Non-Catholics sometimes express astonishment regarding our worship of the Sacred Host and the chalice. “Those Catholics actually believe that it’s the Body and Blood of Jesus! They kneel down in front of the consecrated bread! They fastidiously clean all the plates and cups and never let a crumb fall—or a drop get washed down into the sewer. They keep the hosts they have left over in a special box, where they burn a candle 24 hours a day!”
Let’s reflect briefly on the two categories of people who think we are nuts about this.
The first would be the people who don’t believe that Jesus is God. If Jesus is not God, then our Catholic worship of the Blessed Sacrament of the altar makes no sense. We hold Christ’s words to be divine; that’s why we worship the Sacrament which we consecrate with those words. But if Christ is not divine, then He could not possibly accomplish the miracle of transubstantiation.
Okay. Fair enough, doubting people. But how about this? If Jesus is not God, how did He manage to get Himself conceived without a human father? And how did He know so much that He could impress the scribes in the Temple when He was twelve years old? And how did He feed 5,000 men and their families with five loaves and two fishes? And how did He calm storms on the Sea of Galilee and walk on the water? And cure lepers and hemorrhaging women, and raise people from the dead? And how did He walk out of His own tomb under His own power, appear to His disciples, and then ascend by His own power into heaven, before the eyes of His Apostles?
The man the gospels present us certainly appears to have divine power. Which means He can turn bread and wine into His Body and Blood, without breaking a sweat.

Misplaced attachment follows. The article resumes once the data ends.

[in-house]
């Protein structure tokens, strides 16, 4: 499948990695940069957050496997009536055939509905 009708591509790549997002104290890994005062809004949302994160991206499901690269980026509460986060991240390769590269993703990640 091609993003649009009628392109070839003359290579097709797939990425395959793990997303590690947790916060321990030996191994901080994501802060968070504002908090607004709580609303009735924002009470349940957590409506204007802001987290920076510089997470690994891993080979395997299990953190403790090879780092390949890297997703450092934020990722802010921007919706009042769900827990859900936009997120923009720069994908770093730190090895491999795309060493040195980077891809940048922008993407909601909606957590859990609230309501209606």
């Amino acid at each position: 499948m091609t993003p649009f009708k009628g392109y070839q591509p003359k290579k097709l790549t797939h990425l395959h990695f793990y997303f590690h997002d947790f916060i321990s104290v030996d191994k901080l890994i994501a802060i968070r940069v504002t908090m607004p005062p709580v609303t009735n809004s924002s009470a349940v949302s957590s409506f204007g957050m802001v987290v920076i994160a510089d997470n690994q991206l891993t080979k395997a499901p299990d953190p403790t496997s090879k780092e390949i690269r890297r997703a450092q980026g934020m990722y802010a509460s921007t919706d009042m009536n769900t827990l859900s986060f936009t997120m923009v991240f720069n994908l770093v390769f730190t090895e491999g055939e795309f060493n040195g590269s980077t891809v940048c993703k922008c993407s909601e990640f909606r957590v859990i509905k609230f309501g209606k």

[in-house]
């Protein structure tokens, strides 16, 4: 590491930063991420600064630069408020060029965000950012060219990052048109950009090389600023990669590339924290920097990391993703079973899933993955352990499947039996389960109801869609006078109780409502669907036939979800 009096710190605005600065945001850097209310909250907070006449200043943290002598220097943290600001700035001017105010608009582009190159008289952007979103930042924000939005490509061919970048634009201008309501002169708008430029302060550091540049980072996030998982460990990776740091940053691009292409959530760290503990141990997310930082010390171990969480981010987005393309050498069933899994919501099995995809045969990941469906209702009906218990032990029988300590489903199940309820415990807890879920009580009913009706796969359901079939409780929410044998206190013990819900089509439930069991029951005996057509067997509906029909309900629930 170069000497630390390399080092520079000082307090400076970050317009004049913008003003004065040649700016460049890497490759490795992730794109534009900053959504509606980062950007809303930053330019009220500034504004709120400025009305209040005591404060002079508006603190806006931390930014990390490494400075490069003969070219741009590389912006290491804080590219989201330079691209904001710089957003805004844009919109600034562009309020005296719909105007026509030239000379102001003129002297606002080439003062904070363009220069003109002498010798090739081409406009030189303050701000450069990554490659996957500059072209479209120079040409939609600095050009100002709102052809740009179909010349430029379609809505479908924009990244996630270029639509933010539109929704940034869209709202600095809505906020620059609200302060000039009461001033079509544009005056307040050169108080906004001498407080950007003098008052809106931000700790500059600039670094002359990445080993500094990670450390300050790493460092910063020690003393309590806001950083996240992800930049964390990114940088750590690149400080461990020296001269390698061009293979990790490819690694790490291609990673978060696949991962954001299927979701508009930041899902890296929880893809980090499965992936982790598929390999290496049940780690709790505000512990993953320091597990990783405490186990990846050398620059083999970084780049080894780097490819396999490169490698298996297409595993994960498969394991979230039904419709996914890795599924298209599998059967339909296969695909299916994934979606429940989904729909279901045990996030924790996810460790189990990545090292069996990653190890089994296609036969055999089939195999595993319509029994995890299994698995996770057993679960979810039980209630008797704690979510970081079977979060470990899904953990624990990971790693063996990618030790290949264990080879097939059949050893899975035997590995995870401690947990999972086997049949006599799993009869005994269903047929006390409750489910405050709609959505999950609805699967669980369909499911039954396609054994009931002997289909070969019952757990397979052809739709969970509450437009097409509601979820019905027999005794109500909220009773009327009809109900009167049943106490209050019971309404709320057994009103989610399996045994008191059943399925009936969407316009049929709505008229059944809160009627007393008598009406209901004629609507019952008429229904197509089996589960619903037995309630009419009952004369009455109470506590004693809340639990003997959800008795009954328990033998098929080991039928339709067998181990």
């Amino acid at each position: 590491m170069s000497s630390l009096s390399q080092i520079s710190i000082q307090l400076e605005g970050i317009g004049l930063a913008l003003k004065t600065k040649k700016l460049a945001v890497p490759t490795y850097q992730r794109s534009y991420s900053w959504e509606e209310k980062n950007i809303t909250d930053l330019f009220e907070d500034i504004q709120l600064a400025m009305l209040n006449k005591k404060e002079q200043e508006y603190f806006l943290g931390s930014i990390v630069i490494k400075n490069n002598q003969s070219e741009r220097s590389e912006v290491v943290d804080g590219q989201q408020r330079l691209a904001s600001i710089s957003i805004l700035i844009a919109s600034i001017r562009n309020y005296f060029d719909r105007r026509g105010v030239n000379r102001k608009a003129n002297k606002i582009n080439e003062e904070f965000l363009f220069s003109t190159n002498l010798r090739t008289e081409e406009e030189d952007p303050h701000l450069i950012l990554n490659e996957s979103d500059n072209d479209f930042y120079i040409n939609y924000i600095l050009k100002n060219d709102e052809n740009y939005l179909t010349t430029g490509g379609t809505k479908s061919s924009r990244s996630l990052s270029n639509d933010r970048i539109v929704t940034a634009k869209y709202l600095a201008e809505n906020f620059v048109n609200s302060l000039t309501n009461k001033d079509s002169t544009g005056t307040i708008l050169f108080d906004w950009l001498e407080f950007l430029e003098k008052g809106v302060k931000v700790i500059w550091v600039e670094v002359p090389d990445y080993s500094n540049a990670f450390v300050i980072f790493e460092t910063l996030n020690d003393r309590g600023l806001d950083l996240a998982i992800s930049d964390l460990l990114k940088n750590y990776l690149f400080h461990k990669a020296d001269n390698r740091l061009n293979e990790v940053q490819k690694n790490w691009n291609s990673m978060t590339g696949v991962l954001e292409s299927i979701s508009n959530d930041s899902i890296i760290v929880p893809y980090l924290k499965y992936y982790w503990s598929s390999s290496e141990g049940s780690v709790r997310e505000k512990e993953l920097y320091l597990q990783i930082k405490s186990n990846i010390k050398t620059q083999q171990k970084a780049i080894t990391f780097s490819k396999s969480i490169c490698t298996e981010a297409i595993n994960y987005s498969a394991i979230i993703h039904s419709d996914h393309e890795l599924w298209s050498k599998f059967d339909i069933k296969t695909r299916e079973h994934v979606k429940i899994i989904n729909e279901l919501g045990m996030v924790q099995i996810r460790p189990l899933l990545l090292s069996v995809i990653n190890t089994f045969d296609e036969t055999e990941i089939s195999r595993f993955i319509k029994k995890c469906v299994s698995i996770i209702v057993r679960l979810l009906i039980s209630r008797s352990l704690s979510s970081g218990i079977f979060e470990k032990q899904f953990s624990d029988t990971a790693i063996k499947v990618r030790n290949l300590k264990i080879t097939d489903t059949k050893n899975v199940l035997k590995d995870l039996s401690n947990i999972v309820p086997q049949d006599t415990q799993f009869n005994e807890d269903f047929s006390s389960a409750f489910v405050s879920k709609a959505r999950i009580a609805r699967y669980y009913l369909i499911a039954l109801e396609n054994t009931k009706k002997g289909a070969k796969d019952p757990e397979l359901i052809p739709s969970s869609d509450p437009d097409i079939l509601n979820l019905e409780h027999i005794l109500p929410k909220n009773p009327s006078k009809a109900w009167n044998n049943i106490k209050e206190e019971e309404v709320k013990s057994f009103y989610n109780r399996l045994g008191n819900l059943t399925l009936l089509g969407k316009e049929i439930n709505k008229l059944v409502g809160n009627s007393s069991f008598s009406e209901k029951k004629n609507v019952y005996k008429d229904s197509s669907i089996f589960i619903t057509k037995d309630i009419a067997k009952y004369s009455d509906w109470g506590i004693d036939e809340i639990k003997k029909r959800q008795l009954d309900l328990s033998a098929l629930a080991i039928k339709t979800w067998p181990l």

Now, some doubters would dispute that the gospels are not trustworthy accounts. That’s another argument, of course. But a short summary of the argument might be: Who wrote the gospels? Men who claimed access to eyewitness accounts—either their own eyewitness experience, or that of others they knew. Now, either these putative eyewitnesses lied about what happened, or they told the truth. If they lied, what was their motive? What did they gain by making it all up? They got beaten, tortured, and cruelly killed. Is this a motive for lying? Hardly. At least not for any sane individual. Were the Apostles insane then? If so, how can we explain the fact that they established the most successful organization in the history of mankind?
No. It makes more sense to believe the gospels. It makes more sense to believe that Jesus is God, which means He can change bread and wine into His Body and Blood. He could do it while He was on earth, like He did at the Last Supper. And He can do it now that He is in heaven, which He does when we obey Him and celebrate Mass as He commanded.
Which brings us to the second category of people who think we Catholics are crazy to worship the Blessed Sacrament. Namely, people who, like us, believe that Jesus is divine. Our brother- and sister-Christians. We love them; we admire them. They have impressive churches; their preachers give learned sermons; they do good works that make people stand up and take notice.
But we humbly have to ask: Which part of “This is my Body” got too complicated to understand? Or: “This is the chalice of my Blood–” which word of this sentence led to little thimble-cups of grape juice? Don’t our Lord’s words make clear enough sense? And, dear brother- and sister-Christians, isn’t Jesus the holy prophet that we believe to be the Messiah and the Son of God? Don’t we trust every word that He says—believe all of it, as divine truth, and then, after believing, ask ourselves how best to understand?
Everybody heard the phrase “hocus pocus?” It comes from Protestant mockery of the Holy Mass. English people took the Latin words that Catholic priests used to consecrate the Host and twisted the phrase to mean “magic trick.”